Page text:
Sermons

Summary: To prepare to witness to others, we should engage in the practice of lectio divina.

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Thursday of 20th week in course 2015

Joy of the Gospel

The Book of Judges is not an easy read. The stories of the years between Joshua and the Israelite king Saul are full of blood and gore–mutilations, treachery, and repeated violation of the Law by the people He chose. Here we see Jephthah vowing to sacrifice the first thing that emerged from his home after victory. Let’s not be naive. He knew it would be a servant or family member, and it was his only daughter. One of the blunders humans made at that stage is remaking God into lower-case gods. Instead of man being in the image of the loving God, they remade gods in their own image–selfish, venal, obsessed with power and pleasure. So they imagined that bloody sacrifice would please those false gods, and even tried human sacrifice to appease their anger.

Of course, you can see similar actions even today, when in their lust for power, Islamic militants use rape and pillage and murder as instruments of self-aggrandizement. And Western politicians do nothing to help, for instance, the developing nations in Central America to build local schools and industries that will give opportunity for their people to rise from poverty. It’s like that all over the world, isn’t it?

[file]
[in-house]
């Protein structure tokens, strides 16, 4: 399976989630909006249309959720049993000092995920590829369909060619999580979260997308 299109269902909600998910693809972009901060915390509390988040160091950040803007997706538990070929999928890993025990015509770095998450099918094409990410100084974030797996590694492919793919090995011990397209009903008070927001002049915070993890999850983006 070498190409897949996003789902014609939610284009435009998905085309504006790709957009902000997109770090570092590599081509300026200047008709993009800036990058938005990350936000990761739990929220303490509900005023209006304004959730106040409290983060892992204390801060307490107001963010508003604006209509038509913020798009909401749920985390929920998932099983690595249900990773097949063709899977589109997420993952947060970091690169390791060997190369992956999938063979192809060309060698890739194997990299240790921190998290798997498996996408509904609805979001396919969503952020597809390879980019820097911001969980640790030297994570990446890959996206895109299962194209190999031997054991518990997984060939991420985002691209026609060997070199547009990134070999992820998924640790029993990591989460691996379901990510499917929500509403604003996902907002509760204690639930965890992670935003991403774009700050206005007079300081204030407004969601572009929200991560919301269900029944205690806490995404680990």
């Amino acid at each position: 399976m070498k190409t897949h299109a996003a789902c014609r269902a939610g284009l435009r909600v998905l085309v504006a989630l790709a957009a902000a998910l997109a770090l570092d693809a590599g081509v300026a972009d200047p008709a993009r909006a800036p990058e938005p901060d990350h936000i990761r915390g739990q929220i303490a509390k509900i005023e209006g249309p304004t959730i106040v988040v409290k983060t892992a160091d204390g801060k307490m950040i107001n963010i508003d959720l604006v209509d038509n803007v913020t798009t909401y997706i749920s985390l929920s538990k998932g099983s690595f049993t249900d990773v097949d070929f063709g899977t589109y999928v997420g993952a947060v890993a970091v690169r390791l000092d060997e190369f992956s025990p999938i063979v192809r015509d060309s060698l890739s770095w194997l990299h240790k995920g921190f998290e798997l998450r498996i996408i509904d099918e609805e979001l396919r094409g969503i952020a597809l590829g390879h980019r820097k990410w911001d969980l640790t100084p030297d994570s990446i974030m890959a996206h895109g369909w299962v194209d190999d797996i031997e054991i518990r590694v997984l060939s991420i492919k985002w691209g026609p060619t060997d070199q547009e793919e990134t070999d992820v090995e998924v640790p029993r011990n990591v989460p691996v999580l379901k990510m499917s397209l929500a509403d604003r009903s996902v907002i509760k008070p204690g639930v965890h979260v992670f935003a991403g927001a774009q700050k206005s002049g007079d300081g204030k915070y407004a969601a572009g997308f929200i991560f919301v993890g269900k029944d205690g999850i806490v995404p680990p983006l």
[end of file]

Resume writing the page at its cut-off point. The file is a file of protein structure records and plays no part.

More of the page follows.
This kind of mileau makes the preacher’s job hard. Sometimes we feel like the king in the Gospel, that we have to drag people scratching and fighting into the banquet of life, and provide them with a wedding garment to boot. The Holy Father tells us to witness our own faith so as to draw people to make the decision for Christ and love freely:

‘We are not asked to be flawless, but to keep growing and wanting to grow as we advance along the path of the Gospel; our arms must never grow slack. What is essential is that the preacher be certain that God loves him, that Jesus Christ has saved him and that his love always has the last word. Encountering such beauty, he will often feel that his life does not glorify God as it should, and he will sincerely desire to respond more fully to so great a love. Yet if he does not take time to hear God’s word with an open heart, if he does not allow it to touch his life, to challenge him, to impel him, and if he does not devote time to pray with that word, then he will indeed be a false prophet, a fraud, a shallow impostor. But by acknowledging his poverty and desiring to grow in his commitment, he will always be able to abandon himself to Christ, saying in the words of Peter: “I have no silver and gold, but what I have I give you” (Acts 3:6). The Lord wants to make use of us as living, free and creative beings who let his word enter their own hearts before then passing it on to others. Christ’s message must truly penetrate and possess the preacher, not just intellectually but in his entire being. The Holy Spirit, who inspired the word, “today, just as at the beginning of the Church, acts in every evangelizer who allows himself to be possessed and led by him. The Holy Spirit places on his lips the words which he could not find by himself


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